EPOUND-L Archives

- Ezra Pound discussion list of the University of Maine


Options: Use Forum View

Use Monospaced Font
Show HTML Part by Default
Condense Mail Headers

Message: [<< First] [< Prev] [Next >] [Last >>]
Topic: [<< First] [< Prev] [Next >] [Last >>]
Author: [<< First] [< Prev] [Next >] [Last >>]

Print Reply
- Ezra Pound discussion list of the University of Maine <[log in to unmask]>
Sat, 4 Dec 2004 16:15:31 -0500
- Ezra Pound discussion list of the University of Maine <[log in to unmask]>
"J. Mark Smith" <[log in to unmask]>
text/plain; charset=ISO-8859-1
To: James McDougall <[log in to unmask]>
text/plain (73 lines)
  here's an interesting comment on that same word 'qing':

"In what in English we still call Mandarin, but which since 1949, in China,
has been called 'putonghua' ('the common language,' though in fact it is a
dialect of the north), the color turquoise is known as qing lu, or 'natural-
color green," qing meaning 'natural (color)'; lu, green. Qing hai: the blue
sea; qing shan: the green mountains; qing ye: the black night. It is as if all
things have their own 'natural' color: the green of the mountains (that might,
to us, be grey, or blue), the blue of the sea (that might, also, be green),
the gloom of a car accident that is black (but might instead be that deep
almost sweet blue of certain paintings) when one is lying in the hospital,
having just come close to death. So natural green would be as good a color as
any to describe those poems [of the Tang Dynasty], most them now more than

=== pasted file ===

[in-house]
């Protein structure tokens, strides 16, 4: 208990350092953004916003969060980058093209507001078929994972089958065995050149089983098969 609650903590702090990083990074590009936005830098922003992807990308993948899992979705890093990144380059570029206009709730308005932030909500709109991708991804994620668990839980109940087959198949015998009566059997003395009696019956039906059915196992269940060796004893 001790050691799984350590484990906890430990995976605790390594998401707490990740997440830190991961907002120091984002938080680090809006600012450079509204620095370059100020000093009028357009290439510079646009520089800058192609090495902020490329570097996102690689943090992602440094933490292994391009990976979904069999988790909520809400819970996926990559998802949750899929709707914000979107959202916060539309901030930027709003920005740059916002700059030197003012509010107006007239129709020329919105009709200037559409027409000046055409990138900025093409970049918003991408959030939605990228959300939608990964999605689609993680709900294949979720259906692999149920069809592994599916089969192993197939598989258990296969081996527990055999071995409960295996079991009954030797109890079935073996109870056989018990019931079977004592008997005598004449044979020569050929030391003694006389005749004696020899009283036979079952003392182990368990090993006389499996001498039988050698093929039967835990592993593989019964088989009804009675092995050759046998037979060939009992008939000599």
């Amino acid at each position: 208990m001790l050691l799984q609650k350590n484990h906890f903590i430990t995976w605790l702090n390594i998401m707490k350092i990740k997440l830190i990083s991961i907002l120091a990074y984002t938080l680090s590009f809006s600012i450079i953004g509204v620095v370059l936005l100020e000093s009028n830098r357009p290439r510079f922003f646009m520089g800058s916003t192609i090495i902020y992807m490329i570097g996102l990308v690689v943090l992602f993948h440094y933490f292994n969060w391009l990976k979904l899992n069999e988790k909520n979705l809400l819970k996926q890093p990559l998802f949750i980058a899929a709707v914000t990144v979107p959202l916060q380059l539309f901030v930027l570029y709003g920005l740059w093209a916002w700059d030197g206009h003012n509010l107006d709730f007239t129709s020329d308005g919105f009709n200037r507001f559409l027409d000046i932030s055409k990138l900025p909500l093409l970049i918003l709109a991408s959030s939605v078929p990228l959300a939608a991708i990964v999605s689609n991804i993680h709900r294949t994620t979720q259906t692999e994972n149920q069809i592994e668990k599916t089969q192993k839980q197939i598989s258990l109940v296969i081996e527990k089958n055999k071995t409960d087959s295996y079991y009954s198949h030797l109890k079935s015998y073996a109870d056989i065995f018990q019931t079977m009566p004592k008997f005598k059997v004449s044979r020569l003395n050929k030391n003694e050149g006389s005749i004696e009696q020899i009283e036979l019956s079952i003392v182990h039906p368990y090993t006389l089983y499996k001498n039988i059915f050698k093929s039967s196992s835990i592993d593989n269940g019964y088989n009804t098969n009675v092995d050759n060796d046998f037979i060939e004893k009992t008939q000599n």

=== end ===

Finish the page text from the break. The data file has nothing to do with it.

1200 years old, but still strangely fresh, as if waiting for us to come upon
them again."

(from <Introduction to the Introduction to Wang Wei>, a book of verse homages
and imitations by Canadian poets Roo Borson, Kim Maltman, Andy Patton (Pain
Not Bread), 2000.)

  But is the word 'qing' in the original Li Po poem?

  J. Mark Smith

Quoting James McDougall <[log in to unmask]>:

> >The confusion arises because the character qing [or
> >ch'ing according to the Wade Giles phonetic system],
> >(?) especially as it is used in classical
> >Chinese does not have a ready equivalent in English. A
> >direct translations of blue into Chinese would be lan
> >? , a direct translation of green would be lu
> >? , and a direct translation of black would be
> >hei ?. Qing can be any of these colors, so all
> >the translations are correct.
> >
> >For example qingtian ?? means blue sky,
> >but qingcai ?? means green vegetables,
> >and qingwa ?? means frog (all the same
> >qing). A cliche in the language of landscapes,
> >qingshan lushui ????,
> >means "blue mountains green water," but the qing here
> >suggests instead of a topaz blue that
> >blackish-verdant color of rocks and trees. Qingnian
> >??(green years) means youth, and
> >qingchun ??(green spring) means
> >puberty/"youthful vigour,"--in Li Bo's version the
> >overtone of youthful vigor is probably implied,
> >especially because plum blossoms flower in the
> >winter/early spring, and are symbolic of beauty that
> >blossoms out of difficult conditions, likewise, alas,
> >the beauty of the Merchant wife's address.
> >
> >I'm not sure whether Pound knew all this or not, but I
> >think there is an intentionality to the "blue" which
> >is disjuntive of his audience's expectations. More
> >importantly, the connotation of qing to youth in
> >Chinese is used optimistically as a potentiality
> >through which the more mundane seasons of life can be
> >realized. In English "green" in the same context
> >negatively suggests an inexperienced hack; and I think
> >the "blue plums" are emblematic of the way that Pound
> >tightly reins in connotation to control tone and
> >subjectivity.
> >
> >JMcD
> >Graduate Assistant
> >University of Florida
> >Department of English
> >[log in to unmask]